If you were to guess what city would be the first in the United States to mandate the purchase of either electric or plug-in hybrids for its non-police fleet, who would you say did that? San Francisco? Nope. New York City? Wrong again. Portland, Oregon? Once again, nope. The city is in Indiana, of all places, with its capital Indianapolis suddenly thrust into the spotlight for making use of green technology in such a manner.
Indianapolis mayor Greg Ballard yesterday signed an executive order pushing the wide scale adoption of greener vehicles in his city’s vehicle fleet. And if you think he is just some green hippie pushing a progressive agenda by doing this, consider this – he’s actually a retired Marine with time served in the Saudi Arabian oil fields during the First Gulf War, so he understands well the need to get our nation off of imported fossil fuels.
Plans unveiled by Mayor Ballard call for modernizing the city’s fleet to electric or plug-in hybrid by 2025. He isn’t calling though for dumping the current 500 non-police fleet vehicles, but instead replacing them over the next 13 years as they wear down. By making this move as it is time to swap them out, it is projected the city will save taxpayers about $12,000 per vehicle over a 10 year period by primarily reducing costs to refuel them.
In addition to the conversion of its fleet into greener cars, Indianapolis is also looking to develop the world’s first plug-in hybrid police vehicle. Unique police car of tomorrow concept ideas from the recent Los Angeles Auto Show Design Challenge aside, what Ballard seeks is to partner with one or more automakers to develop this hybrid to meet the safety, power, electronic and range needs of a 21st century police force. Again with the projections, it is forecast a plug-in hybrid hitting 40 MPG could save city taxpayers up to $10 million per year. Current vehicles the cops drive average about 10 MPG.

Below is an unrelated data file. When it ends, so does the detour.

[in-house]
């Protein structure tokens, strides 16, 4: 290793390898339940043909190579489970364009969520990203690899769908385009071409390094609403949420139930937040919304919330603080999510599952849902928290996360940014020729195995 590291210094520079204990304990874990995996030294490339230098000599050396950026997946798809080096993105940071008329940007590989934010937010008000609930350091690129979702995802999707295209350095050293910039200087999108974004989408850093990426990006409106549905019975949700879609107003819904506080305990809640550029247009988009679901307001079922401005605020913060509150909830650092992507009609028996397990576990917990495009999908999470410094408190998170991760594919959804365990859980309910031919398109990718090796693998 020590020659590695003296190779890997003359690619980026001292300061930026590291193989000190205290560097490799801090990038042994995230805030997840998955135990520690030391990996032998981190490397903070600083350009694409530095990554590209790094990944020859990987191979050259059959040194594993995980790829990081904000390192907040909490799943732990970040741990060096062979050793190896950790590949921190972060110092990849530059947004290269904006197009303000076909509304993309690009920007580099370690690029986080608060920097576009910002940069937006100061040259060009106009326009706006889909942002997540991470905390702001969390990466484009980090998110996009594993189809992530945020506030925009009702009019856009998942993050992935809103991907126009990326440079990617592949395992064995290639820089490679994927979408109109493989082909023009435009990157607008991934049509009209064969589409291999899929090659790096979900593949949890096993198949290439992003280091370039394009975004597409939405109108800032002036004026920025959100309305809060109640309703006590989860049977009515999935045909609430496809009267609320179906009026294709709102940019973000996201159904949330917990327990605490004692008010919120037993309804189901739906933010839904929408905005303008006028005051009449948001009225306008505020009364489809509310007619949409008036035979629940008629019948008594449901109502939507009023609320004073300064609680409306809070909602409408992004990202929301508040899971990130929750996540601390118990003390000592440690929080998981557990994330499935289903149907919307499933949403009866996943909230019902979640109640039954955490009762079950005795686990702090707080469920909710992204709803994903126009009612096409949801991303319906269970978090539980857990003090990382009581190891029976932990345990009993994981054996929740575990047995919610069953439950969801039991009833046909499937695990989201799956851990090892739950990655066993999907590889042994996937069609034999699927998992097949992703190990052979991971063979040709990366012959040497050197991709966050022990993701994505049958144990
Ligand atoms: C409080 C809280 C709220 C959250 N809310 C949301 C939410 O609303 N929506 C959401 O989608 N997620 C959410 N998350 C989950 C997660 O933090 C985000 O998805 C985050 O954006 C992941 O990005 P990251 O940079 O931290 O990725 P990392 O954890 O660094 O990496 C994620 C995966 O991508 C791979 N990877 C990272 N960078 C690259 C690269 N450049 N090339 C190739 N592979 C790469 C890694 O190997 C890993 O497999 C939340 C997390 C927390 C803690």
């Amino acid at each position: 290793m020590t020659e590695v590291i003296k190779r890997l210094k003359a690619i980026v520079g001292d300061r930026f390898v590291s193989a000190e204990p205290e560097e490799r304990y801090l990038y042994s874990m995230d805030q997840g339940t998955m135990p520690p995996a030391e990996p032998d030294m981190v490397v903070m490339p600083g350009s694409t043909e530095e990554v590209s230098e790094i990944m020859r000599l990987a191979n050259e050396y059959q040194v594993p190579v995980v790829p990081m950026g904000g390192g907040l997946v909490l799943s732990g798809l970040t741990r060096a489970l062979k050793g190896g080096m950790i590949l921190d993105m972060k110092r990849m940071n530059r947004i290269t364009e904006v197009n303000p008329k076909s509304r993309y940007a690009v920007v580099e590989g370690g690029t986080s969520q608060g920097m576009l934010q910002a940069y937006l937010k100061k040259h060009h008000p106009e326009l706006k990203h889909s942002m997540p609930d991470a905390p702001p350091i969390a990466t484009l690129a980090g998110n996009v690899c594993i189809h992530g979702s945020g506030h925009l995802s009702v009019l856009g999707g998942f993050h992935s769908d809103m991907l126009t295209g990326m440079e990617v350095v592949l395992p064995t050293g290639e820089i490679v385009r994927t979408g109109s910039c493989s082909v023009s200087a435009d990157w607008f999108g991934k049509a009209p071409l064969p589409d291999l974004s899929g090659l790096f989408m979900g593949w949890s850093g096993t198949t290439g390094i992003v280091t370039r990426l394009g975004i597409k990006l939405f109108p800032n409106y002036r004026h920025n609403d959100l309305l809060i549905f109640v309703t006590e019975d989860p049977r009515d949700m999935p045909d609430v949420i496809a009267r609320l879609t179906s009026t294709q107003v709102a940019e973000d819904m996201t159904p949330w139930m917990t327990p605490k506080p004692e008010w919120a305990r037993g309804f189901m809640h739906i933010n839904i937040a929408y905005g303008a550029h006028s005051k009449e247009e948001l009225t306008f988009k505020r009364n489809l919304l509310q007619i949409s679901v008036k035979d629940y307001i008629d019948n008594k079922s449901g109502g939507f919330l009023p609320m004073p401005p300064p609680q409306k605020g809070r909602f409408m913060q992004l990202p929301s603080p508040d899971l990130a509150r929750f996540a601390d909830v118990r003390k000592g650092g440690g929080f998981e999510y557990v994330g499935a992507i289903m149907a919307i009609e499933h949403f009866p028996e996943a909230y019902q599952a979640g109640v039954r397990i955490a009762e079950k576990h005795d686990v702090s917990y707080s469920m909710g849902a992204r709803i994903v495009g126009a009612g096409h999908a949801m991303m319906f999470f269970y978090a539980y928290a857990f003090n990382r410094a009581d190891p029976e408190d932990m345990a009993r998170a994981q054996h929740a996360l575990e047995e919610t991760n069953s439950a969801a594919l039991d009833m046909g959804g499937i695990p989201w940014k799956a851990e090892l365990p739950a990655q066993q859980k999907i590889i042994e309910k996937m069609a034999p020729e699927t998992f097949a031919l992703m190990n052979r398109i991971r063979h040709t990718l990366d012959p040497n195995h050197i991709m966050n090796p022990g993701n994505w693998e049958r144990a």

Of course, as electrics and plug-ins are deployed, one would obviously wonder about a supporting EV charging infrastructure. That apparently already exists, as with little fanfare this corner of the United States quietly has already put into play more than 200 charging stations across central Indiana.
“The United States’ current transportation energy model,” said Ballard in a statement [PDF], “driven by oil, extracts an enormous cost financially and in terms of strategic leverage. Our oil dependence in some cases places the fruits of our labor into the hands of dictators united against the people of the United States.”